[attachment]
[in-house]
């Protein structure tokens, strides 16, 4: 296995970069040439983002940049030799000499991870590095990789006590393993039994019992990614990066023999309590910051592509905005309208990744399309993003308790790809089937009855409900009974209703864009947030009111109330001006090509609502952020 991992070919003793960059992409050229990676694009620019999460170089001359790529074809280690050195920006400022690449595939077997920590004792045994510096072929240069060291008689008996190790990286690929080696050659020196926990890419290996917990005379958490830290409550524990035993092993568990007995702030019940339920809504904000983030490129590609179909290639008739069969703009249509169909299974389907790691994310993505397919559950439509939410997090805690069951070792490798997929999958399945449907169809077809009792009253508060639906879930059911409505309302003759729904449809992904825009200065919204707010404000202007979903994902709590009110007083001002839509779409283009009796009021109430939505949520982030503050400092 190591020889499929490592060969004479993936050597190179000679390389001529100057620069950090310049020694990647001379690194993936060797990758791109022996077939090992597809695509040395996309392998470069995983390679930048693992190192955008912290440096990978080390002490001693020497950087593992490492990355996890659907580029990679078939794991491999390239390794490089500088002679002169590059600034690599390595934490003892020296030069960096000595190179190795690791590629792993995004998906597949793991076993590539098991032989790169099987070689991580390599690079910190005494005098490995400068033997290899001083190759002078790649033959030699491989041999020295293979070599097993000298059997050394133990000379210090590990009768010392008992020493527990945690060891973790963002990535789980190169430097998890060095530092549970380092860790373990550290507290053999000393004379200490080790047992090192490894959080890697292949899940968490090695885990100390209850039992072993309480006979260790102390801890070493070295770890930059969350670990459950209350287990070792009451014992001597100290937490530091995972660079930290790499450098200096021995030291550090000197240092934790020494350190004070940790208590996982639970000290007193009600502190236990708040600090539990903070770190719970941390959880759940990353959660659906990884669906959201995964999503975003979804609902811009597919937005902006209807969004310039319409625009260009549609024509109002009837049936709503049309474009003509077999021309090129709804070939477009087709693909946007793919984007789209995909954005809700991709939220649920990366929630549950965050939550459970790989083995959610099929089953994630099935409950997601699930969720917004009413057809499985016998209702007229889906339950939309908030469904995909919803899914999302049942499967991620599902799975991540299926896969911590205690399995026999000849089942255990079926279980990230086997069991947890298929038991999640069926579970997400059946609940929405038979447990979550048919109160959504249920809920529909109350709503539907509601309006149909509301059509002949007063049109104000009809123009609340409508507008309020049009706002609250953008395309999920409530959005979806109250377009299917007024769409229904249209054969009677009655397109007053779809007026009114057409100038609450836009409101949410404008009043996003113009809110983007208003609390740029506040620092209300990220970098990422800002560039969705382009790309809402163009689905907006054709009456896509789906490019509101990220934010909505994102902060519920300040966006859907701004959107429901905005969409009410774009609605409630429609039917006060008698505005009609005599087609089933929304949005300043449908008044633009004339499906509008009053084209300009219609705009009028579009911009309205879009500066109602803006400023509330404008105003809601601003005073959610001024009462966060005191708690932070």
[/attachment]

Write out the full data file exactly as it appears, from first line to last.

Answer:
[in-house]
């Protein structure tokens, strides 16, 4: 296995970069040439983002940049030799000499991870590095990789006590393993039994019992990614990066023999309590910051592509905005309208990744399309993003308790790809089937009855409900009974209703864009947030009111109330001006090509609502952020 991992070919003793960059992409050229990676694009620019999460170089001359790529074809280690050195920006400022690449595939077997920590004792045994510096072929240069060291008689008996190790990286690929080696050659020196926990890419290996917990005379958490830290409550524990035993092993568990007995702030019940339920809504904000983030490129590609179909290639008739069969703009249509169909299974389907790691994310993505397919559950439509939410997090805690069951070792490798997929999958399945449907169809077809009792009253508060639906879930059911409505309302003759729904449809992904825009200065919204707010404000202007979903994902709590009110007083001002839509779409283009009796009021109430939505949520982030503050400092 190591020889499929490592060969004479993936050597190179000679390389001529100057620069950090310049020694990647001379690194993936060797990758791109022996077939090992597809695509040395996309392998470069995983390679930048693992190192955008912290440096990978080390002490001693020497950087593992490492990355996890659907580029990679078939794991491999390239390794490089500088002679002169590059600034690599390595934490003892020296030069960096000595190179190795690791590629792993995004998906597949793991076993590539098991032989790169099987070689991580390599690079910190005494005098490995400068033997290899001083190759002078790649033959030699491989041999020295293979070599097993000298059997050394133990000379210090590990009768010392008992020493527990945690060891973790963002990535789980190169430097998890060095530092549970380092860790373990550290507290053999000393004379200490080790047992090192490894959080890697292949899940968490090695885990100390209850039992072993309480006979260790102390801890070493070295770890930059969350670990459950209350287990070792009451014992001597100290937490530091995972660079930290790499450098200096021995030291550090000197240092934790020494350190004070940790208590996982639970000290007193009600502190236990708040600090539990903070770190719970941390959880759940990353959660659906990884669906959201995964999503975003979804609902811009597919937005902006209807969004310039319409625009260009549609024509109002009837049936709503049309474009003509077999021309090129709804070939477009087709693909946007793919984007789209995909954005809700991709939220649920990366929630549950965050939550459970790989083995959610099929089953994630099935409950997601699930969720917004009413057809499985016998209702007229889906339950939309908030469904995909919803899914999302049942499967991620599902799975991540299926896969911590205690399995026999000849089942255990079926279980990230086997069991947890298929038991999640069926579970997400059946609940929405038979447990979550048919109160959504249920809920529909109350709503539907509601309006149909509301059509002949007063049109104000009809123009609340409508507008309020049009706002609250953008395309999920409530959005979806109250377009299917007024769409229904249209054969009677009655397109007053779809007026009114057409100038609450836009409101949410404008009043996003113009809110983007208003609390740029506040620092209300990220970098990422800002560039969705382009790309809402163009689905907006054709009456896509789906490019509101990220934010909505994102902060519920300040966006859907701004959107429901905005969409009410774009609605409630429609039917006060008698505005009609005599087609089933929304949005300043449908008044633009004339499906509008009053084209300009219609705009009028579009911009309205879009500066109602803006400023509330404008105003809601601003005073959610001024009462966060005191708690932070």